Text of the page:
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Business as usual: student tax breaks

by Roman Adams, VP Accounting Club


As students, we are among a few groups of people in the United States who are not highly rewarded by the IRS for the pursuit of a higher education. Even on the basic tax levels, we are unable to claim a deduction for our loss of income due to our investment in schooling.

The hard-line approach the IRS takes towards students causes most of them to assume that tax breaks for education are totally nonexistent, but that is not correct. Current tax laws provide numerous ways for a student to benefit, from reducing tax liability to using credits and deductions to get a refund. The following are some deductions and credits that we, as students, might benefit from:

Hope Scholarship Credit(HSC)
The HSC can be claimed against your federal income taxes. Basically, it can reduce the amount of taxes you pay to the government. The HSC is offered to qualified students who have been enrolled in college at least part-time for at least a year. Students may take as a tax credit a percentage of the funds they spend on tuition and expenses, specifically 100 percent of the first $1,000 and 50 percent of the next $1,000 to a maximum credit of $1,500.

Lifetime Learning Credit (LLC)
The LLC can be claimed against your federal income taxes. Its very similar to the Hope Scholarship credit, but without time limitations on enrollment. The LLC is offered to qualified students currently enrolled in educational institutions. In 2002, students could claim a credit up to a maximum of 20 percent of the first $5,000 spent for tuition and other qualified expenses, or $1,000. After 2002, the credit rules changed and students can now claim 20 percent of the first $10,000 spent for tuition and other qualified expenses. This makes the LLC a much more attractive choice than the HSC. Even though the LLC and the HSC are fairly similar, IRS rules state that if students take one, then they cannot take the other. Students who are qualified for both should take the more attractive of the two.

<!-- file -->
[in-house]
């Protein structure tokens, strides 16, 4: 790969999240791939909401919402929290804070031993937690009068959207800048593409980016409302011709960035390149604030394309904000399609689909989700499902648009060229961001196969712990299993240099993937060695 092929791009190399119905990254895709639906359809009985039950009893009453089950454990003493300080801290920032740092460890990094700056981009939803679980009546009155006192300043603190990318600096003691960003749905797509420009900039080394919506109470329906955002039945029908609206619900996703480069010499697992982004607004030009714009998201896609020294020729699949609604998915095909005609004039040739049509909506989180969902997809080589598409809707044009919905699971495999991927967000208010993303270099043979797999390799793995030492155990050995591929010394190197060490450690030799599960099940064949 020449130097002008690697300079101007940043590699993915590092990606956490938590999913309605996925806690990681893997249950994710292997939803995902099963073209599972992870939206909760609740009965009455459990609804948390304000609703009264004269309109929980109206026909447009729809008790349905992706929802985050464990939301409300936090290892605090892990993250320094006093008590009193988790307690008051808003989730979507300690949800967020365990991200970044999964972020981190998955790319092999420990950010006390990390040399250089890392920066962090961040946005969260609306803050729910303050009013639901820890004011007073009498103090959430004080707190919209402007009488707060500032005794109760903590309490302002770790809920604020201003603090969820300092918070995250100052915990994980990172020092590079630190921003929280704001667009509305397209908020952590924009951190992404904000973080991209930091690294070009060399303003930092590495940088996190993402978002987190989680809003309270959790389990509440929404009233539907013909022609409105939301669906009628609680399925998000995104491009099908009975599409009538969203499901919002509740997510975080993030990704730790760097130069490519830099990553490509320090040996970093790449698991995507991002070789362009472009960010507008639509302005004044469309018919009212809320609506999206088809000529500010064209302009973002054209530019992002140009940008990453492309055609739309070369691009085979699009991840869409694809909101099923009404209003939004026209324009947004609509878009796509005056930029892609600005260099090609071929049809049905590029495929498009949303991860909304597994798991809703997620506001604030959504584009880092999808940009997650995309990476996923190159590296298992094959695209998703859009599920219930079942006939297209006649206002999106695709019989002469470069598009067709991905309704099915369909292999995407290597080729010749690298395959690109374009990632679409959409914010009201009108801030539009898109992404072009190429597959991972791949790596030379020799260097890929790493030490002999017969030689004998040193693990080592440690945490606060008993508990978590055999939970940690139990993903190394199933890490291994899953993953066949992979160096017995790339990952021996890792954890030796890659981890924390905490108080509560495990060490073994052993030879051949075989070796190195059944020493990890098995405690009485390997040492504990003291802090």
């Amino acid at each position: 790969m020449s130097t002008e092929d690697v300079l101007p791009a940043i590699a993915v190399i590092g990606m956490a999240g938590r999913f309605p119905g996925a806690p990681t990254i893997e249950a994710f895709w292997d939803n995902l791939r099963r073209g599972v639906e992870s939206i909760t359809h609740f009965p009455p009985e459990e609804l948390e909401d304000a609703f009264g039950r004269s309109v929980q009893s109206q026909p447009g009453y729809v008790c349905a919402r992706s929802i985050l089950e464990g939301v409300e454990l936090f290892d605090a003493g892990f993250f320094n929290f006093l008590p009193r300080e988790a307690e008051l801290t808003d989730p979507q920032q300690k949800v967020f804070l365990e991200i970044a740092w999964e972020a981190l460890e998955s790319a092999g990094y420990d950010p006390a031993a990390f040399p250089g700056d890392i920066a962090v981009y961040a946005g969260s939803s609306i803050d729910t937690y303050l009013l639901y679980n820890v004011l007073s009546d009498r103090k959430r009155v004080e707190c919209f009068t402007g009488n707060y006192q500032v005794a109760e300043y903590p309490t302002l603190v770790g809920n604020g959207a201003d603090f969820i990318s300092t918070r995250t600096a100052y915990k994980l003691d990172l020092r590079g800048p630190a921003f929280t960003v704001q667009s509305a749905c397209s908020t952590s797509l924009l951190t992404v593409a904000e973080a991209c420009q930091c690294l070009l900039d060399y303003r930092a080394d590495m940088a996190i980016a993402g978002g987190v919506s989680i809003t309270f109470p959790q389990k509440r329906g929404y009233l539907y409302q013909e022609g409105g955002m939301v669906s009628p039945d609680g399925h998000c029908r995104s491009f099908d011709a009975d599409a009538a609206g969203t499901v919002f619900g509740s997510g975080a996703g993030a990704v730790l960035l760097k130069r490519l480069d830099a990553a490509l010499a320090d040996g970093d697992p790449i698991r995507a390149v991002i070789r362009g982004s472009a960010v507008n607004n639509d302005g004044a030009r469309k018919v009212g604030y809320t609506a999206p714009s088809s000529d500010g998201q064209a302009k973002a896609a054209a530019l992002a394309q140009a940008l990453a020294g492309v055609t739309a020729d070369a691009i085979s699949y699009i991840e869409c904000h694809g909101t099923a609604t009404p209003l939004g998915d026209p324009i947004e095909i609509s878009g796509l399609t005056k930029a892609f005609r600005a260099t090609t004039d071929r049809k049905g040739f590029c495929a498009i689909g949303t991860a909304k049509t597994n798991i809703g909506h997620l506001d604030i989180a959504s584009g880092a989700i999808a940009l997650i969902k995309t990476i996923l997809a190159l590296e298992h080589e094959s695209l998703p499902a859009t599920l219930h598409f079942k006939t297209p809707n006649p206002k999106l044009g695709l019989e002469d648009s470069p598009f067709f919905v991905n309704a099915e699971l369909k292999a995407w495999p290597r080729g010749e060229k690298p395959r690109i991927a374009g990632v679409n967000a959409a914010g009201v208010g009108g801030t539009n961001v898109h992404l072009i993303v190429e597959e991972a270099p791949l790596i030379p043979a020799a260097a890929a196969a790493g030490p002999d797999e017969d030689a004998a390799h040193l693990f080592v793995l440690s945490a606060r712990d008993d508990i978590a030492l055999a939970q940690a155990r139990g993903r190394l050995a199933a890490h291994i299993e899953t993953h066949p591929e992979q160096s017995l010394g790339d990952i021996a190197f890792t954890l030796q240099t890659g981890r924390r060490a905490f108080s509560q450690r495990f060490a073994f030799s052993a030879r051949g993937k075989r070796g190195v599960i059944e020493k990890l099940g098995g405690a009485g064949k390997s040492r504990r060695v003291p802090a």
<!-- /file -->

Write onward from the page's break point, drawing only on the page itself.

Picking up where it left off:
Student Loan Interest Deduction
Up to $2,500 of student loan interest can be deducted. Although the deduction is only available for the interest payments made during the first 60 months of the loan, it is still a very attractive offer. There is one basic restriction: the person claiming the full deduction must have a modified adjusted gross income of $40,000 or less ($60,000 for married people filing jointly). People who make more than this amount must follow certain IRS guidelines on the amounts that can be deducted.

Earned Income Tax Credit (EITC)
The Earned Income Tax Credit (EITC) is a refundable tax credit for people who are working but have a low income, which may include qualified students. To qualify for the EITC, a single person without children needs an adjusted gross income of $11,060 or less. It is recommended that students read IRS Publication 596 ( for more information about the EITC and who qualifies for it.

Tax Information
The Accounting Club at HPU is opening a table on Fort Street Mall, right in front of the Student Life next to the MP building: to help students understand their tax options. The table will be open for student questions from March 10 to March 14, 10 a.m. to 3 p.m.





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